Thursday, April 28, 2011

Assassin's Creed



Assassin's Creed. I'll this game has been out for almost four years, now. Much of what has been said is very similar to the gameplay of AC: repetitive. The biggest complaints, aside from the aforementioned, is the combat, certain characters, and elements to the story. Zeropunctuation, or Yahtzee, delivers his usual talented metaphor-generating verbal beating review of this game, but takes times to admit that Assassin's Creed is good and often fun. He also finds the story intriguing enough to finish the game, which says a lot from a reviewer who's very nit-picky on stories in games. IGN gave it a 7.5 and was awfully unforgiving, claiming the story was poor and that the "twist" was given away in the first five minutes. They are also very harsh on Philip Shahbaz, the actor for the main character Altair. GameTrailers was alternatively very generous, giving the game an overall 9.1 and forgiving its struggling gameplay. There are many other reviews that cover these elements more in depth, but ultimately they confess the same excitement and frustration.





If anyone was most fair to the game, it was Zeropunctuation, but that does not mean he's completely accurate. IGN is probably the most inaccurate portrayal of this game, and GameTrailers is a bit too generous at least in their scoring. Not being afraid of spoilers now that we're approaching the fourth year mark and the franchise has become very widely successful, I won't have to tip-toe around any details. Truth be told: the story is very engaging and the "twist" that IGN is referring to is, I can only assume, the man sending Altair on these missions is also a villain. If this is not the twist they are complaining about but rather the presence of Desmond, the Templars, and Assassins even into the modern day, then they're simply bitter for whatever reason I cannot understand. Though elements of the plot are very clear early on, and yes, the Desmond sequences can be somewhat droll, they are not completely negligible and nor are they bad. They provide intriguing information and moral discussion from the very beginning, which parallels well the progression of the game. The story is good. As GameTrailers points out, there is a duality to this game that is both intriguing and unique. Moral implications, consequences, and motivations are brought into question from the very beginning. You, like Altair, quickly gather more is going on than you are told. You also begin questioning your own mission because of the words of those you're assassinating. The game does a great job making you feel they are villains, such as watching a man order soldiers to break a man's legs so he cannot escape, but then hearing his final words before death makes you wonder how evil he really was.




There is also nothing abysmal about the voice acting. Altair is soft-spoken as well as having a particular tone, none of which I believe is poor acting but rather curious directing. The story is good and though Desmond and Lucy aren't terribly interesting, the story still is, and Vidic says very interesting things in the mornings. Though you don't attach too much to any character, Altair does have an arc and it is noticeable throughout the story. The gameplay truly is terribly repetitive. GameTrailers was a bit too forgiving about the climbing, which--though fun--can become tedious and frustrating. Visually it is perfectly animated and constructed, but the mechanics are still early. It's important to note that this game was a big risk for Ubisoft. They spent a lot of time developing this game, tying it in historically, as well as spent a lot of money in the design. The world is expansive, the controls are very inventive, and this game was a beautiful step in the right direction for sandbox games. I have no doubt that without AC, there would not have been inFamous only a year and a half later, which even follows the parkour climbing that AC introduced. Though the climbing eventually grows tedious, as the controls (especially combat) grows frustrating, and engine (stupid AI with odd perceptions on what makes someone an assassin), these are all new and inventive ideas. The mini-games are also truly repetitive.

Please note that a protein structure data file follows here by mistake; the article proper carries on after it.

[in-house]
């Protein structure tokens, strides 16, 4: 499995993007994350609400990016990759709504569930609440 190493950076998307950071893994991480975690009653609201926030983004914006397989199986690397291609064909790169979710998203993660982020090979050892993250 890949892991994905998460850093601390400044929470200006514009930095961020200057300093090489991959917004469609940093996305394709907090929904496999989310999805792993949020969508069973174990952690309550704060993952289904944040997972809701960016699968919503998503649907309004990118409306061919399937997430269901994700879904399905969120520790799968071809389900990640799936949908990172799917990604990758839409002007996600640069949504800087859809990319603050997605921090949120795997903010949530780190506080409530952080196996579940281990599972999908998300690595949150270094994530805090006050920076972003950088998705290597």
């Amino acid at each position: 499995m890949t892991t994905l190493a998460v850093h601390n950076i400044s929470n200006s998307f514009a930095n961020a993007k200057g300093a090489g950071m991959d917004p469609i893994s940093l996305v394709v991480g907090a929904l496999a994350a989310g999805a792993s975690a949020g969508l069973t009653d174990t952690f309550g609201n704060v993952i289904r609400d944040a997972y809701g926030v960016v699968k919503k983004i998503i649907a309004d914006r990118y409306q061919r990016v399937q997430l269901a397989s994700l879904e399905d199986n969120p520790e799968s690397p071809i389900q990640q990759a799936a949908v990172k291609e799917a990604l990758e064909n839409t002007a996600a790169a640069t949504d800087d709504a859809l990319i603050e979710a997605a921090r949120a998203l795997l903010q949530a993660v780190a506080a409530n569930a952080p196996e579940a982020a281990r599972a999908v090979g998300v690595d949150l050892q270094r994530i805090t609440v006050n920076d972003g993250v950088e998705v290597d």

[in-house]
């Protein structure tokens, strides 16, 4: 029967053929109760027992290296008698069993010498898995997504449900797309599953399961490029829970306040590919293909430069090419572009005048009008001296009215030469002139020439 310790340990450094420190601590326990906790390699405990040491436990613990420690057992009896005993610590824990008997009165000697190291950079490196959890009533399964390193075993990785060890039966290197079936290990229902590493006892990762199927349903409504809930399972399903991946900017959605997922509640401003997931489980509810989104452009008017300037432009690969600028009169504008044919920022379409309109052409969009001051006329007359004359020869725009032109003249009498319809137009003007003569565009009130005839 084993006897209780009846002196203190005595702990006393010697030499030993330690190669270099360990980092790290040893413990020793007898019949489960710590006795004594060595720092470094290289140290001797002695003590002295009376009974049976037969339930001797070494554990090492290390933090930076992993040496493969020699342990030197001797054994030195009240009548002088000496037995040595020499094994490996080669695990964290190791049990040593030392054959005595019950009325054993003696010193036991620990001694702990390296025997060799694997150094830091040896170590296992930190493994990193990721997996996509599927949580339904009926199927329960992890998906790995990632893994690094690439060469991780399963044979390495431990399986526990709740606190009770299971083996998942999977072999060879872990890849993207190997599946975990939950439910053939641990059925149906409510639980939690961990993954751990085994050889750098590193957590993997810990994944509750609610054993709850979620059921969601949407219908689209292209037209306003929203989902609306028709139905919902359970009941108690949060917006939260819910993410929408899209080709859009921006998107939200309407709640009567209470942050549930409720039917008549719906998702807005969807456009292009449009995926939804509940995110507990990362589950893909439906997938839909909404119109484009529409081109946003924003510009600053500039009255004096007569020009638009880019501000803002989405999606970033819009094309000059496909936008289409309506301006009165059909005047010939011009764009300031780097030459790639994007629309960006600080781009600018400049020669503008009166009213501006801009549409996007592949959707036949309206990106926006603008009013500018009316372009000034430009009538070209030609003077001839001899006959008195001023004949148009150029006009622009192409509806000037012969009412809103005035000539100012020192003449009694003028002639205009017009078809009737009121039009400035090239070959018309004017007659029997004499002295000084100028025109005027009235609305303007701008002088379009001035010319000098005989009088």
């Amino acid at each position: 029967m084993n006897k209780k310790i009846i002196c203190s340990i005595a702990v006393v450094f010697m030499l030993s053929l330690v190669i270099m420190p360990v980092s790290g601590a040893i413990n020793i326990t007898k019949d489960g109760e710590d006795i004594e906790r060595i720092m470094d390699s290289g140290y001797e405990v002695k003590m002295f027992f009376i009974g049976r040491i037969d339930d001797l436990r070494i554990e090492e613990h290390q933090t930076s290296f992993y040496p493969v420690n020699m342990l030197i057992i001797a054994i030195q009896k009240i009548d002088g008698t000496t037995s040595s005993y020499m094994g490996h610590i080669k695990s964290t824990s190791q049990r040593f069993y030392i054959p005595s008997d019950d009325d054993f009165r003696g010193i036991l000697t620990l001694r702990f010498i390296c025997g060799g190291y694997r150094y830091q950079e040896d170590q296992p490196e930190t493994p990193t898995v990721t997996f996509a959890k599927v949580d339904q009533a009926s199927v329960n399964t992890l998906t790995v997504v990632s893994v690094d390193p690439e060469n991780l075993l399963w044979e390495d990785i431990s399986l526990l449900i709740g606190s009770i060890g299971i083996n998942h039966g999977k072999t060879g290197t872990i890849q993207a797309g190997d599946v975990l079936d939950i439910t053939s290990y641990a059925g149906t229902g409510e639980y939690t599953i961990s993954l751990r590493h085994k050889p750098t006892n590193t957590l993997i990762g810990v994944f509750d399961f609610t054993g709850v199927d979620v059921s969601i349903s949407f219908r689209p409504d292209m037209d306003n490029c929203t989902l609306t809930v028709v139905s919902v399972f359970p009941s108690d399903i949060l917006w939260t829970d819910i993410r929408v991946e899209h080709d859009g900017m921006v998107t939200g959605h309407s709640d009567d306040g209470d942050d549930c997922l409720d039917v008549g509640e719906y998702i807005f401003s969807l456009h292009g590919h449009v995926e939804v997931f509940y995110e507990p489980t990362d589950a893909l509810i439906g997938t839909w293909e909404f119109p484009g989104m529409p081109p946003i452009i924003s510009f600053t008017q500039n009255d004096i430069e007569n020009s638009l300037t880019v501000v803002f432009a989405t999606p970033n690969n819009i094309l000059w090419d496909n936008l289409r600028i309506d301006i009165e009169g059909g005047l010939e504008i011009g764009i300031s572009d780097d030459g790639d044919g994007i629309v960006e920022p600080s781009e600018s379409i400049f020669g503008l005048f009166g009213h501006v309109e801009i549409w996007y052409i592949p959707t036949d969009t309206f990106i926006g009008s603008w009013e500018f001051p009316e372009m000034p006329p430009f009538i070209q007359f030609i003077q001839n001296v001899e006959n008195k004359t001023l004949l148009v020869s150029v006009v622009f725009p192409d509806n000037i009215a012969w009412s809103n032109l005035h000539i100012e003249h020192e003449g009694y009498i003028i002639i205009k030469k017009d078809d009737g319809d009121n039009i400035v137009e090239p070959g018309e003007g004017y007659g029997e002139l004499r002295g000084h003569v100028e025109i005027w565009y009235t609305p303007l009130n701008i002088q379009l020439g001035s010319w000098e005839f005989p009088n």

Nonetheless, Assassin's Creed is a good game. Not only that, but the story is smart. It may also be easier to forgive Ubisoft for so many short-comings, now, since it's follow-ups made great improvements. That being said, IGN was unnecessarily harsh and inaccurate in several of its key and extraneous complaints, and though the game has many failures, it truly is a lot of fun, especially once you master the stealth and combat controls. Unskippable cut scenes are a pet-peeve of mine ever since Final Fantasy, which I do not have much patience for as a franchise infamous for its extensive cut scenes, Metal Gear Solid, has always made their cut scenes skippable. The game doesn't have too much replay value aside from killing citizens, especially the lepers and beggars which are particularly obnoxious and repetitive, but it is still worth one complete run. AC has great strengths both for entertainment and historic value, as well as its artistic and unique conception.


Assassin's Creed Website.
Zero Punctuation's review on Escapist Magazine.
Written review of AC on IGN.
IGN's Video review on their website.
GameTrailers review of AC.
Gamelife on Wired, a review on AC called "Why Assassin's Creed Fails.
AC on IMDB.
And the extremely general info of AC on Wikipedia.

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